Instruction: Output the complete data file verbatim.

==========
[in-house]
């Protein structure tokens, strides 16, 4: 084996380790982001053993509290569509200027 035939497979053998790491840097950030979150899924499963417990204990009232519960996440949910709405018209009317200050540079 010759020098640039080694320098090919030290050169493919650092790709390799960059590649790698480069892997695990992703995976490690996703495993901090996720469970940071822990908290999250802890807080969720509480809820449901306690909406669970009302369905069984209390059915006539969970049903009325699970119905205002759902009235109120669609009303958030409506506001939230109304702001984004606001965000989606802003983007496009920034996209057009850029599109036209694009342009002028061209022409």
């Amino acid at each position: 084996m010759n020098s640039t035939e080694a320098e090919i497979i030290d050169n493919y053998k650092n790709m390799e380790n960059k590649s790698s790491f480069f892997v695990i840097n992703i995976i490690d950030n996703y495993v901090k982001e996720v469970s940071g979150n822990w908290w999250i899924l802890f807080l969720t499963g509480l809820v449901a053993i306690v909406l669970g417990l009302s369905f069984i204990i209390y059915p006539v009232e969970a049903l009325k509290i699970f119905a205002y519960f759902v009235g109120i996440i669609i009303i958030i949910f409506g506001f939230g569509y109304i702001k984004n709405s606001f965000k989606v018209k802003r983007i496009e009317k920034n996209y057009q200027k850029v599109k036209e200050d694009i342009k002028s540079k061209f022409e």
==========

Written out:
[in-house]
């Protein structure tokens, strides 16, 4: 084996380790982001053993509290569509200027 035939497979053998790491840097950030979150899924499963417990204990009232519960996440949910709405018209009317200050540079 010759020098640039080694320098090919030290050169493919650092790709390799960059590649790698480069892997695990992703995976490690996703495993901090996720469970940071822990908290999250802890807080969720509480809820449901306690909406669970009302369905069984209390059915006539969970049903009325699970119905205002759902009235109120669609009303958030409506506001939230109304702001984004606001965000989606802003983007496009920034996209057009850029599109036209694009342009002028061209022409």
């Amino acid at each position: 084996m010759n020098s640039t035939e080694a320098e090919i497979i030290d050169n493919y053998k650092n790709m390799e380790n960059k590649s790698s790491f480069f892997v695990i840097n992703i995976i490690d950030n996703y495993v901090k982001e996720v469970s940071g979150n822990w908290w999250i899924l802890f807080l969720t499963g509480l809820v449901a053993i306690v909406l669970g417990l009302s369905f069984i204990i209390y059915p006539v009232e969970a049903l009325k509290i699970f119905a205002y519960f759902v009235g109120i996440i669609i009303i958030i949910f409506g506001f939230g569509y109304i702001k984004n709405s606001f965000k989606v018209k802003r983007i496009e009317k920034n996209y057009q200027k850029v599109k036209e200050d694009i342009k002028s540079k061209f022409e």